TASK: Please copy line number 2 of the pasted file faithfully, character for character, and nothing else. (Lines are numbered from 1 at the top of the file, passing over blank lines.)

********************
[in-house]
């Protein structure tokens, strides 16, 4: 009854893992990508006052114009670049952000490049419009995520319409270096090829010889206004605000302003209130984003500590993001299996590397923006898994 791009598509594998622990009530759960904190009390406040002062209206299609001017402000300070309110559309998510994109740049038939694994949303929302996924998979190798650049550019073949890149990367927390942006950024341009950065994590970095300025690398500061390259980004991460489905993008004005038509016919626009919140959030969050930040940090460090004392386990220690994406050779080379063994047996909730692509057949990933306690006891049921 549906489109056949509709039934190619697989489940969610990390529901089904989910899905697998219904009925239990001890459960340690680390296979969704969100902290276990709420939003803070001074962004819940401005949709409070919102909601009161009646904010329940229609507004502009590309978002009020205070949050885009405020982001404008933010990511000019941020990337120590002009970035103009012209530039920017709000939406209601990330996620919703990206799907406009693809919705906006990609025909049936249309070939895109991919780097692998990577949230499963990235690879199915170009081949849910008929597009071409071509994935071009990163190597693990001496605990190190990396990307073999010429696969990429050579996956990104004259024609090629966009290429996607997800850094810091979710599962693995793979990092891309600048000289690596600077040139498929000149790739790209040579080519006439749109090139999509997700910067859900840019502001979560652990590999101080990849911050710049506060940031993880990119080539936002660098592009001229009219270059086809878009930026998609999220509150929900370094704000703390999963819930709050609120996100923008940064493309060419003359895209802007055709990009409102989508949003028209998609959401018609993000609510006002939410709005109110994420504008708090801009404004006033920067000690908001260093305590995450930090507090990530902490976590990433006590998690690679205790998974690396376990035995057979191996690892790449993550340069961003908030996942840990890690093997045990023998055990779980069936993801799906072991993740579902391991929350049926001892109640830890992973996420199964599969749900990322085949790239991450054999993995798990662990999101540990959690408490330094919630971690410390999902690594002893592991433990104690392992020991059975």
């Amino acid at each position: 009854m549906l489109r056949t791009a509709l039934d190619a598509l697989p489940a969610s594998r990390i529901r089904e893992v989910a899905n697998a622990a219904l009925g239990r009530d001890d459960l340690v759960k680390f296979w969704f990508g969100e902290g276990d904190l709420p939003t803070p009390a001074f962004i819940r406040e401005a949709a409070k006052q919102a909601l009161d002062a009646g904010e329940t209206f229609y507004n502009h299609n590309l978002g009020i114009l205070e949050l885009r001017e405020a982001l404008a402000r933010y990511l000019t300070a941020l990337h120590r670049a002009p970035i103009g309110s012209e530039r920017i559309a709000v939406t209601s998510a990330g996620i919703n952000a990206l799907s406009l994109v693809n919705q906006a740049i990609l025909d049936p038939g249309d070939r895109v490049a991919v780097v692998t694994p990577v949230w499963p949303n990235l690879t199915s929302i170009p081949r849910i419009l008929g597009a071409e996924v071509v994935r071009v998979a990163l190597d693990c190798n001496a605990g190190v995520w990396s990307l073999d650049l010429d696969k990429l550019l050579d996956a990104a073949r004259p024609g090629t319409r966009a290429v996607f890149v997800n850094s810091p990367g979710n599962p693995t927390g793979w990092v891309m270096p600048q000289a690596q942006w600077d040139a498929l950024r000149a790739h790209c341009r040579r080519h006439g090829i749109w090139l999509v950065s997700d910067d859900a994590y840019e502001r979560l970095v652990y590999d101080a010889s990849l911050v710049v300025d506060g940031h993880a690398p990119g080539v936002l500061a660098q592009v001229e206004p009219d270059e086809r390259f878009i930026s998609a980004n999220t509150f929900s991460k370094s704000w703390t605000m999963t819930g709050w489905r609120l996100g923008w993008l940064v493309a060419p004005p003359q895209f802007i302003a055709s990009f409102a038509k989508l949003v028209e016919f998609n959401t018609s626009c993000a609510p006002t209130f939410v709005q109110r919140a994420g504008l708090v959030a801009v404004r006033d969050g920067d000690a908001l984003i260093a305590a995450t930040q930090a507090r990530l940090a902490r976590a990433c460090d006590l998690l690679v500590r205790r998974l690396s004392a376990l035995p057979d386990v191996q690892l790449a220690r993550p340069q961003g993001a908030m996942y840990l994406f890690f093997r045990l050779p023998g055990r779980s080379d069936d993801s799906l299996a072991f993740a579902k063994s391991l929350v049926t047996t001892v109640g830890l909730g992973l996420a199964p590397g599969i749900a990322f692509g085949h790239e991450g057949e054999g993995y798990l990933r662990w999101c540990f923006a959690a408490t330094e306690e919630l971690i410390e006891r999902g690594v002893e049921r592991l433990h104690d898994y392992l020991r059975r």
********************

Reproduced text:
């Protein structure tokens, strides 16, 4: 009854893992990508006052114009670049952000490049419009995520319409270096090829010889206004605000302003209130984003500590993001299996590397923006898994 791009598509594998622990009530759960904190009390406040002062209206299609001017402000300070309110559309998510994109740049038939694994949303929302996924998979190798650049550019073949890149990367927390942006950024341009950065994590970095300025690398500061390259980004991460489905993008004005038509016919626009919140959030969050930040940090460090004392386990220690994406050779080379063994047996909730692509057949990933306690006891049921 549906489109056949509709039934190619697989489940969610990390529901089904989910899905697998219904009925239990001890459960340690680390296979969704969100902290276990709420939003803070001074962004819940401005949709409070919102909601009161009646904010329940229609507004502009590309978002009020205070949050885009405020982001404008933010990511000019941020990337120590002009970035103009012209530039920017709000939406209601990330996620919703990206799907406009693809919705906006990609025909049936249309070939895109991919780097692998990577949230499963990235690879199915170009081949849910008929597009071409071509994935071009990163190597693990001496605990190190990396990307073999010429696969990429050579996956990104004259024609090629966009290429996607997800850094810091979710599962693995793979990092891309600048000289690596600077040139498929000149790739790209040579080519006439749109090139999509997700910067859900840019502001979560652990590999101080990849911050710049506060940031993880990119080539936002660098592009001229009219270059086809878009930026998609999220509150929900370094704000703390999963819930709050609120996100923008940064493309060419003359895209802007055709990009409102989508949003028209998609959401018609993000609510006002939410709005109110994420504008708090801009404004006033920067000690908001260093305590995450930090507090990530902490976590990433006590998690690679205790998974690396376990035995057979191996690892790449993550340069961003908030996942840990890690093997045990023998055990779980069936993801799906072991993740579902391991929350049926001892109640830890992973996420199964599969749900990322085949790239991450054999993995798990662990999101540990959690408490330094919630971690410390999902690594002893592991433990104690392992020991059975």